Article Originally Published by Jo Khan
For those pinning their hopes on a COVID-19 vaccine to return life to normal, an Australian expert in vaccine development has a reality check — it probably won’t happen soon.
The reality is that this particular coronavirus is posing challenges that scientists haven’t dealt with before, according to Ian Frazer from the University of Queensland.
Professor Frazer was involved in the successful development of the vaccine for the human papilloma virus which causes cervical cancer — a vaccine which took years of work to develop.Coronavirus questions answeredBreaking down the latest news and research to understand how the world is living through an epidemic, this is the ABC’s Coronacast podcast.Read more
He said the challenge is that coronaviruses have historically been hard to make safe vaccines for, partly because the virus infects the upper respiratory tract, which our immune system isn’t great at protecting.
And while we have vaccines for seasonal influenza, HPV and other diseases, creating a new vaccine isn’t as simple as taking an existing one and swapping the viruses, said Larisa Labzin, an immunologist from the University of Queensland.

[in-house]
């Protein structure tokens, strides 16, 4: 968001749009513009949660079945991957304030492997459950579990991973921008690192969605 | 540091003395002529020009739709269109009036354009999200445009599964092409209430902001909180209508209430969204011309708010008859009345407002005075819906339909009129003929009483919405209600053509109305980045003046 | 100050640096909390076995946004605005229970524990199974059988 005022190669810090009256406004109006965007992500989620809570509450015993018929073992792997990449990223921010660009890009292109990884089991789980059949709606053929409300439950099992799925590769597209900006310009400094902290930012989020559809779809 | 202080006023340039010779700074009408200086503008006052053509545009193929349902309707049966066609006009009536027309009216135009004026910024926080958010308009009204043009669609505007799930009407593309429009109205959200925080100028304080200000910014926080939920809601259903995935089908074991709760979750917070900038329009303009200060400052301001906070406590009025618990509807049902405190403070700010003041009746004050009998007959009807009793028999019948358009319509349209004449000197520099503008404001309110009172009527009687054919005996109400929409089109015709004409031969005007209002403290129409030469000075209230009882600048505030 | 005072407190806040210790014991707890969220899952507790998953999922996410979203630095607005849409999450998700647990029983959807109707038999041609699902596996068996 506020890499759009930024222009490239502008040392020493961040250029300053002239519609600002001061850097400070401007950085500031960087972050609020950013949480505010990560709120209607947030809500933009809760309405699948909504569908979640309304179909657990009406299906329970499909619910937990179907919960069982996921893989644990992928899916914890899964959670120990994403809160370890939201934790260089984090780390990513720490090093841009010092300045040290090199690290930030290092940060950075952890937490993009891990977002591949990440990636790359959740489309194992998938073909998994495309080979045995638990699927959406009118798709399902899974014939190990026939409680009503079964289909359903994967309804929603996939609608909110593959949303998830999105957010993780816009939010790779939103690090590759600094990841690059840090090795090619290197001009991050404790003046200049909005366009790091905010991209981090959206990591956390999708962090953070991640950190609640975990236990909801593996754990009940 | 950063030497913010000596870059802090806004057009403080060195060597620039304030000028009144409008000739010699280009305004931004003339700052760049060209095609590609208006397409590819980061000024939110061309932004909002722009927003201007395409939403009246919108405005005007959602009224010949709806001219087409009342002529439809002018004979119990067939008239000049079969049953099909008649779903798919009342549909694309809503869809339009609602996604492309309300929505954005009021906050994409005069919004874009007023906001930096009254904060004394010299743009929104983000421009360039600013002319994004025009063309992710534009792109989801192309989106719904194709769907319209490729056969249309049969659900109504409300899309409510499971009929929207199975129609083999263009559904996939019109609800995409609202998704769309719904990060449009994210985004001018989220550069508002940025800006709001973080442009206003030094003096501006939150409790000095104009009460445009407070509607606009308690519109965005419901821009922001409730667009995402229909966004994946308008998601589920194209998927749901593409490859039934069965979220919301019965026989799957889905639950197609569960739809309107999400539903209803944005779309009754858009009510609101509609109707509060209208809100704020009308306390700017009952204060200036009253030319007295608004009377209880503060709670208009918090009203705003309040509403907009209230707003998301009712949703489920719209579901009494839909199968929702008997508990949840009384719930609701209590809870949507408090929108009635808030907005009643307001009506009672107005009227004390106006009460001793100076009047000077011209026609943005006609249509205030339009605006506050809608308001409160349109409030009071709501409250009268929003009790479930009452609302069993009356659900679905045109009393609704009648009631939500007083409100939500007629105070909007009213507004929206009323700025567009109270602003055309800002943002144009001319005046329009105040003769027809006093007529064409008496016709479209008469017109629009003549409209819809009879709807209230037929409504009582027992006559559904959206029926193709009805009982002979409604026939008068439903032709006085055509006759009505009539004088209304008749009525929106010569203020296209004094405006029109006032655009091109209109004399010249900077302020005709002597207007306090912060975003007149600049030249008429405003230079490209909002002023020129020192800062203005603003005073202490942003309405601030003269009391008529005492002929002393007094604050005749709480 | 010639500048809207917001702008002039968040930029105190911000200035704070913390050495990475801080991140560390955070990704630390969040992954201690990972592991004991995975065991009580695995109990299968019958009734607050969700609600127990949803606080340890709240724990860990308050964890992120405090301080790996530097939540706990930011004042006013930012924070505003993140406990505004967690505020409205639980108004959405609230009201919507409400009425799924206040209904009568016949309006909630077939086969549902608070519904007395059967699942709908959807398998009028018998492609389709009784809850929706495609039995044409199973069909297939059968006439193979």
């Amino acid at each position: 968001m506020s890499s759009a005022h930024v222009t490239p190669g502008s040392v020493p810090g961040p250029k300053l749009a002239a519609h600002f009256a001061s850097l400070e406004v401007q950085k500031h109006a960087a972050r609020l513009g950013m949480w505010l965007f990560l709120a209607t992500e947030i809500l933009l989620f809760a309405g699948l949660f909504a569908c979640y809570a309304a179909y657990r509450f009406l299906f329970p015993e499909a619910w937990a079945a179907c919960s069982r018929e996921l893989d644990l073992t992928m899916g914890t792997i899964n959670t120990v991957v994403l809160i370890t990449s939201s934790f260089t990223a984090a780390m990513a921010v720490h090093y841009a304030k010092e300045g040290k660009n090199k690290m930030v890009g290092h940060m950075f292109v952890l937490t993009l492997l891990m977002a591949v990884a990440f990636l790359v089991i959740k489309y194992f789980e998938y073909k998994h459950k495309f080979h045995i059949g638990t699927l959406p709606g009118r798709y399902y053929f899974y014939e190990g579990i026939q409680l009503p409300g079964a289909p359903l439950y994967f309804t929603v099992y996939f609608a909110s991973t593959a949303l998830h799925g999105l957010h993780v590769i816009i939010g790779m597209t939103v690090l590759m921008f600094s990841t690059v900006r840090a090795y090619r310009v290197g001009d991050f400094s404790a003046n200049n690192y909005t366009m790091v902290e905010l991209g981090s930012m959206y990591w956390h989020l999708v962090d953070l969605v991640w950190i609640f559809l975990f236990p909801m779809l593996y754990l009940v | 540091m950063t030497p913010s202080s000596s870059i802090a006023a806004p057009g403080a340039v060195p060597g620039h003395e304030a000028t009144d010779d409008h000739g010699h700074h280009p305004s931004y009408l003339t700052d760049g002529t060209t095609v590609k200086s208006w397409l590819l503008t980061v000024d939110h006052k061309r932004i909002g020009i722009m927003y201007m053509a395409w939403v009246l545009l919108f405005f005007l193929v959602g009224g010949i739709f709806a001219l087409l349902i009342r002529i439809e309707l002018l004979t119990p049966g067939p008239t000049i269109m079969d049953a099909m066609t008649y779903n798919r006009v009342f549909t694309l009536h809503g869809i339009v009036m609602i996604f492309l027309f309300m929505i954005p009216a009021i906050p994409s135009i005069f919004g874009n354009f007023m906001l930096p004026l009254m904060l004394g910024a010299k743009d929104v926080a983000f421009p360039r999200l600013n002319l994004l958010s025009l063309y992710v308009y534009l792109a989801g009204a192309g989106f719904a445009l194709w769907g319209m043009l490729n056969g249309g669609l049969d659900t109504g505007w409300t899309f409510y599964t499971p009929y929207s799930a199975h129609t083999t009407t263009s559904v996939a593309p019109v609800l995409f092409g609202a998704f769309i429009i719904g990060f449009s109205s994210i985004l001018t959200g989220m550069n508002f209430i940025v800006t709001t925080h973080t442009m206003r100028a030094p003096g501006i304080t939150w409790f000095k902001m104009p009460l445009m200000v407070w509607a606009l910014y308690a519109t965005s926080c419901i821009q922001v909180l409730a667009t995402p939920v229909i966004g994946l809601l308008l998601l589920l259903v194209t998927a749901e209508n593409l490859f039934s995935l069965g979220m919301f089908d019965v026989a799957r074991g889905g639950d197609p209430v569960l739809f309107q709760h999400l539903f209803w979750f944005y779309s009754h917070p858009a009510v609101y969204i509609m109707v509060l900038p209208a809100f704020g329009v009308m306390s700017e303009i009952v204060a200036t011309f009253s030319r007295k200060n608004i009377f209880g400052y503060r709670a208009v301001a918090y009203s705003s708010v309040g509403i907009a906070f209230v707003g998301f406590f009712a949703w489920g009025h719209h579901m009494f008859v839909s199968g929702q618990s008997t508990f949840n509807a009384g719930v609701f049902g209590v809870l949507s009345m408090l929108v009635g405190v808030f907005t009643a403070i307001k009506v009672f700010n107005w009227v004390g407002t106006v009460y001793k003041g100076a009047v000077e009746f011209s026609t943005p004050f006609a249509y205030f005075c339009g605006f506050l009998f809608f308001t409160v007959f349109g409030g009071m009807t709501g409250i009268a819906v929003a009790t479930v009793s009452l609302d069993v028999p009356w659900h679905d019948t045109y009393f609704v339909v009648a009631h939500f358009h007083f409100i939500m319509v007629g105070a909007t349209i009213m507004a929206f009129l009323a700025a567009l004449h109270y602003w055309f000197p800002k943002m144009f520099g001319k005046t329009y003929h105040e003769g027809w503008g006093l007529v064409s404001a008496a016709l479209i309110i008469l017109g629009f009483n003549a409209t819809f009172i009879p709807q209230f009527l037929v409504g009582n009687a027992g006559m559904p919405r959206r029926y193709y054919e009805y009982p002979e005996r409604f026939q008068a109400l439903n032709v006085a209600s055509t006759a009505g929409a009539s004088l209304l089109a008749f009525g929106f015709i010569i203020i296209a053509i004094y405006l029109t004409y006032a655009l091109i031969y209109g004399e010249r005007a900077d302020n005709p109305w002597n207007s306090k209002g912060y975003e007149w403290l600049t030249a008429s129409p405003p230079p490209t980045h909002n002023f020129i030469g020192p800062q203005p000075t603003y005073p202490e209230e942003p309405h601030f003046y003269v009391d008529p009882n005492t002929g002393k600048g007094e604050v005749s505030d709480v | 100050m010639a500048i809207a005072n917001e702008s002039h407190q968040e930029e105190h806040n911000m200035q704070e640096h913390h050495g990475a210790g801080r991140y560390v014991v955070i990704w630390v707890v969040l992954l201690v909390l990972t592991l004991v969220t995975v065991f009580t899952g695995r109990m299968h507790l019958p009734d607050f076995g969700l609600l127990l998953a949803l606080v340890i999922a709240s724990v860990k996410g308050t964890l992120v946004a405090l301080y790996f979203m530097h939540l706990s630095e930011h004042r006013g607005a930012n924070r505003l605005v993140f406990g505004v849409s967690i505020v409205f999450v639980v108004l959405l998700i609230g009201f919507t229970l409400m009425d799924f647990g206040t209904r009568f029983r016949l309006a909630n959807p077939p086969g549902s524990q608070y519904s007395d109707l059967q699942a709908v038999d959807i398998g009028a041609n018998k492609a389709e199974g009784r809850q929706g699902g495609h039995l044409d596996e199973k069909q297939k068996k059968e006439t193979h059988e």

“For each virus or different bacterium that causes a disease, we need a different vaccine because the immune response that’s mounted is different,” Dr Labzin told ABC Science.
“Just because we’ve got a really good vaccine against polio doesn’t mean the same thing will work with coronavirus, because it’s so different.”
The challenge of respiratory infections
There are several reasons why our upper respiratory tract is a hard area to target a vaccine.
“It’s a separate immune system, if you like, which isn’t easily accessible by vaccine technology,” Professor Frazer told the Health Report.